Summer reading programs have come a long way, baby.Back in the day, those who read a certain number of minutes would keep a log, bring it to the library, and receive a bookmark or other small prize.
Depending on the library, prizes may include gift cards, meal certificates, book lights, T-shirts and a free swim pass; and grand prizes include premier memberships to OMSI, the Oregon Zoo or Portland Children’s Museum and a $300 voucher to the Great Wolf Lodge.
In Camas, the top 10 kids who read for the most time receive a certificate and a $10 gift card to Barnes and Noble. There will also be an end-of-summer raffle for a free bike, helmet and lock.
Both the Camas and Washougal libraries also include free weekly activities as a part of the program.
Last Wednesday was standing-room only at the Washougal Community Library, where 174 people came to see Creature Feature, an up-close encounter with creatures from around the world, including snakes, lizards and other animals. Children are allowed to see, hear and touch the animals.
Librarian Chris Hughey described the turnout as “terrific.”
“It’s just wonderful to have these people involved and kids reading,” she said. “The kids get so excited.”
So far, there are 540 children and 77 teens signed up. At the end of last year’s summer program, there were 510 children and 77 teens.
“It’s great to see so many high school kids who love to read,” Hughey said. “The younger kids get so excited about coming in and getting the prizes. They feel a real sense of accomplishment.”
Here’s how the summer reading program works: Children ages 0 to 18 may participate through mid-August by signing up at their local library, where they will be given a starter kit. Kids may also register online. After an account is created, they log reading minutes and claim prizes.
“I like that there is something for the whole family,” Hughey said. “Every year, the program is improved a little bit. Older kids get credit for reading time, and the younger kids for being read to.”
“It’s just great for the kids. It spurs their imagination and learning during the long breaks between school,” said parent Milly Johnson after the recent Creature Feature event at the Washougal library.
“And the programs they put on are so hands on. It’s very informative. He really talks at the kids’ level,” added Wendy Stump.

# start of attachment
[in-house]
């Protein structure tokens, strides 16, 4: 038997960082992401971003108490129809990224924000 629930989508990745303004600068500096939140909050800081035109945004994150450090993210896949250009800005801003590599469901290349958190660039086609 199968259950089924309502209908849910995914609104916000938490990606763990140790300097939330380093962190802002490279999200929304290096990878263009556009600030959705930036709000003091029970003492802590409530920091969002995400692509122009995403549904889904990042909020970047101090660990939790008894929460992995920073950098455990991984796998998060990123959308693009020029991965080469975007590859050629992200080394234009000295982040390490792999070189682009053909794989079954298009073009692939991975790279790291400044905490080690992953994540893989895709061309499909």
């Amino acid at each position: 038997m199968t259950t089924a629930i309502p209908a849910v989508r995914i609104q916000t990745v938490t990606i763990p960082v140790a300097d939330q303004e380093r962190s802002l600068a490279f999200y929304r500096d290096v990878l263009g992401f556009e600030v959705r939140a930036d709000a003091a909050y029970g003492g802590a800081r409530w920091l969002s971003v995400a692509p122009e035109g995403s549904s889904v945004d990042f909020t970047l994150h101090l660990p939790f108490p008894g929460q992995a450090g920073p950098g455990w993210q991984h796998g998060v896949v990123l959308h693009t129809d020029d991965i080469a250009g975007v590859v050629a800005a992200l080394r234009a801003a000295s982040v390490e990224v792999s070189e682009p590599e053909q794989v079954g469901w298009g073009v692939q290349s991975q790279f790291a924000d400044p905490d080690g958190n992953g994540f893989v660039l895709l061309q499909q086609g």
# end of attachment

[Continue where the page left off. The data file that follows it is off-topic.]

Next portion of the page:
“I get to win something,” Gavin, 4, said, when asked what he enjoyed most about the summer reading program. “I like tornado books.”
“We get to find out new books,” Gabe, 6. said. “I like new books. Now that this guy (Steve Lattanzi from Creature Feature) mentioned the jungle, I want jungle books.”
“I like how they’re really funny,” explained Abigail McBride, 7. “They talk about what they say and where they’re going.”
Jacob Barnett, 10, isn’t in it for the prizes.
“I like to read and stuff,” he said. His favorite series is, “The Diary of a Wimpy Kid.”
At the Camas Public Library, 2,200 children, 393 teenagers and 181 adults have signed up for summer reading.
“These are the highest numbers we’ve ever had,” children’s librarian Ellen Good said.
When asked why the high turnout, Good credits communication with the local schools and a grant from the Camas-Washougal Community Chest, which enabled the library to provide better prizes for summer reading.
“Some of the kids really like the prizes,” she said. “It is a big focus. A lot read during the summer anyway and figure they may as well get credit. Either way, it helps them be part of a community of readers. Seeing kids who have never done it before get excited about it is the best part.”
The Camas library is unique in the fact that it also has an adult summer reading program.
“We had lots of adults asking for it,” Good said. “They read books, write reviews and there’s a raffle every week. It makes it so that we can get the whole family involved. No one is excluded.”
Laura McBride-Felter of Camas has have been involved with the program since 2006, when her oldest child was 4. Now, all four of her kids participate.
“We have the continuity of reading move seamlessly into the summer,” she said. “The kids are so motivated by the prizes, they are forming reading groups in the morning and afternoon and reading to each other. It’s really exciting for them.”
Cammie Reed, a school librarian, has both of her children participating in the summer program.
“It’s great motivation to keep them reading,” she said.
Faith, 6, enjoys the prizes and Spencer, 9, just loves to read.
Shannon Wells-Moran, 14, said he likes the summer reading program because it motivates him to do something other than sit in front of the computer playing video games. The prizes help with motivation and weekly movies at the library are fun. But what he enjoys most of all?“I think I just like to read,” he said.